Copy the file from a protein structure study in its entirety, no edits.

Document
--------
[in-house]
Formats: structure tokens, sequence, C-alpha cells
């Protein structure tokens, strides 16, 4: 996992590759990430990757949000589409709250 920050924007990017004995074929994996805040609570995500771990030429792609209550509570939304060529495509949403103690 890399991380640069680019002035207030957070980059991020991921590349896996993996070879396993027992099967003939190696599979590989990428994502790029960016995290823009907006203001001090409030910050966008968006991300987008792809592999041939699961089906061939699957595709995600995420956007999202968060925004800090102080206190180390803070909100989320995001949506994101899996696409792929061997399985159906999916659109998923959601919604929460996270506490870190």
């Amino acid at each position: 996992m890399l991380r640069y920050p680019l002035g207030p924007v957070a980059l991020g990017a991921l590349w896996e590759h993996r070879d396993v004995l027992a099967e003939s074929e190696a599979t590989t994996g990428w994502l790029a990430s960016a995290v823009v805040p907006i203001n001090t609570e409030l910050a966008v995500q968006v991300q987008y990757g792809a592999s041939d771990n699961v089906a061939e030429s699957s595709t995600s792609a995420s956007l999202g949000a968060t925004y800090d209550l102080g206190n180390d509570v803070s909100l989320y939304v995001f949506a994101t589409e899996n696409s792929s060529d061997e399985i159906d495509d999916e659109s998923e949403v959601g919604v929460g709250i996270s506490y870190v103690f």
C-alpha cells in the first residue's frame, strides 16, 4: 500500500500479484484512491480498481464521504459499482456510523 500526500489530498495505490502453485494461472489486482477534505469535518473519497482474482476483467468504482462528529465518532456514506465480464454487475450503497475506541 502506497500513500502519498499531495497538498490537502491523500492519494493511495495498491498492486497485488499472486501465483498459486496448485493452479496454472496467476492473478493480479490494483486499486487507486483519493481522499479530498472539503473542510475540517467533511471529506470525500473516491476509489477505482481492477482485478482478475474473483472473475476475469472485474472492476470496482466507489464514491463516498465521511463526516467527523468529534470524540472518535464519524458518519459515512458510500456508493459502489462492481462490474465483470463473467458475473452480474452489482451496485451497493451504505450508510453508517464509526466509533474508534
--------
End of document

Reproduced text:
[in-house]
Formats: structure tokens, sequence, C-alpha cells
């Protein structure tokens, strides 16, 4: 996992590759990430990757949000589409709250 920050924007990017004995074929994996805040609570995500771990030429792609209550509570939304060529495509949403103690 890399991380640069680019002035207030957070980059991020991921590349896996993996070879396993027992099967003939190696599979590989990428994502790029960016995290823009907006203001001090409030910050966008968006991300987008792809592999041939699961089906061939699957595709995600995420956007999202968060925004800090102080206190180390803070909100989320995001949506994101899996696409792929061997399985159906999916659109998923959601919604929460996270506490870190």
């Amino acid at each position: 996992m890399l991380r640069y920050p680019l002035g207030p924007v957070a980059l991020g990017a991921l590349w896996e590759h993996r070879d396993v004995l027992a099967e003939s074929e190696a599979t590989t994996g990428w994502l790029a990430s960016a995290v823009v805040p907006i203001n001090t609570e409030l910050a966008v995500q968006v991300q987008y990757g792809a592999s041939d771990n699961v089906a061939e030429s699957s595709t995600s792609a995420s956007l999202g949000a968060t925004y800090d209550l102080g206190n180390d509570v803070s909100l989320y939304v995001f949506a994101t589409e899996n696409s792929s060529d061997e399985i159906d495509d999916e659109s998923e949403v959601g919604v929460g709250i996270s506490y870190v103690f």
C-alpha cells in the first residue's frame, strides 16, 4: 500500500500479484484512491480498481464521504459499482456510523 500526500489530498495505490502453485494461472489486482477534505469535518473519497482474482476483467468504482462528529465518532456514506465480464454487475450503497475506541 502506497500513500502519498499531495497538498490537502491523500492519494493511495495498491498492486497485488499472486501465483498459486496448485493452479496454472496467476492473478493480479490494483486499486487507486483519493481522499479530498472539503473542510475540517467533511471529506470525500473516491476509489477505482481492477482485478482478475474473483472473475476475469472485474472492476470496482466507489464514491463516498465521511463526516467527523468529534470524540472518535464519524458518519459515512458510500456508493459502489462492481462490474465483470463473467458475473452480474452489482451496485451497493451504505450508510453508517464509526466509533474508534